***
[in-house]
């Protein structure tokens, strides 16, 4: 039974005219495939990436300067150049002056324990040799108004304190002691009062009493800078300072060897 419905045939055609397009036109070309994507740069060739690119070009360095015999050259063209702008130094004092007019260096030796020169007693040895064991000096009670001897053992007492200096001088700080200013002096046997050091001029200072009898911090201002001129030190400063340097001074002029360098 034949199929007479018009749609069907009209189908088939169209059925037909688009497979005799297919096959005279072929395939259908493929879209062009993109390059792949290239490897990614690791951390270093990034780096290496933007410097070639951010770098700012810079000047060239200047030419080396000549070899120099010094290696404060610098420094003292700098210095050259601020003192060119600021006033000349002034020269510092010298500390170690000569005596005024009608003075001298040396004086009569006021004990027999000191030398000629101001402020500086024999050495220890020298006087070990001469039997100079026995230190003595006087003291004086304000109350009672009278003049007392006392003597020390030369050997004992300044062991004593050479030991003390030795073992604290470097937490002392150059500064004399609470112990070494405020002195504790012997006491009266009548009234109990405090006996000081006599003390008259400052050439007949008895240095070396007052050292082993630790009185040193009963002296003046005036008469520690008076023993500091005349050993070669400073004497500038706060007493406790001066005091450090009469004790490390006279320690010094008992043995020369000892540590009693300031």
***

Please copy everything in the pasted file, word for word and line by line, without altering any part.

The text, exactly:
[in-house]
């Protein structure tokens, strides 16, 4: 039974005219495939990436300067150049002056324990040799108004304190002691009062009493800078300072060897 419905045939055609397009036109070309994507740069060739690119070009360095015999050259063209702008130094004092007019260096030796020169007693040895064991000096009670001897053992007492200096001088700080200013002096046997050091001029200072009898911090201002001129030190400063340097001074002029360098 034949199929007479018009749609069907009209189908088939169209059925037909688009497979005799297919096959005279072929395939259908493929879209062009993109390059792949290239490897990614690791951390270093990034780096290496933007410097070639951010770098700012810079000047060239200047030419080396000549070899120099010094290696404060610098420094003292700098210095050259601020003192060119600021006033000349002034020269510092010298500390170690000569005596005024009608003075001298040396004086009569006021004990027999000191030398000629101001402020500086024999050495220890020298006087070990001469039997100079026995230190003595006087003291004086304000109350009672009278003049007392006392003597020390030369050997004992300044062991004593050479030991003390030795073992604290470097937490002392150059500064004399609470112990070494405020002195504790012997006491009266009548009234109990405090006996000081006599003390008259400052050439007949008895240095070396007052050292082993630790009185040193009963002296003046005036008469520690008076023993500091005349050993070669400073004497500038706060007493406790001066005091450090009469004790490390006279320690010094008992043995020369000892540590009693300031």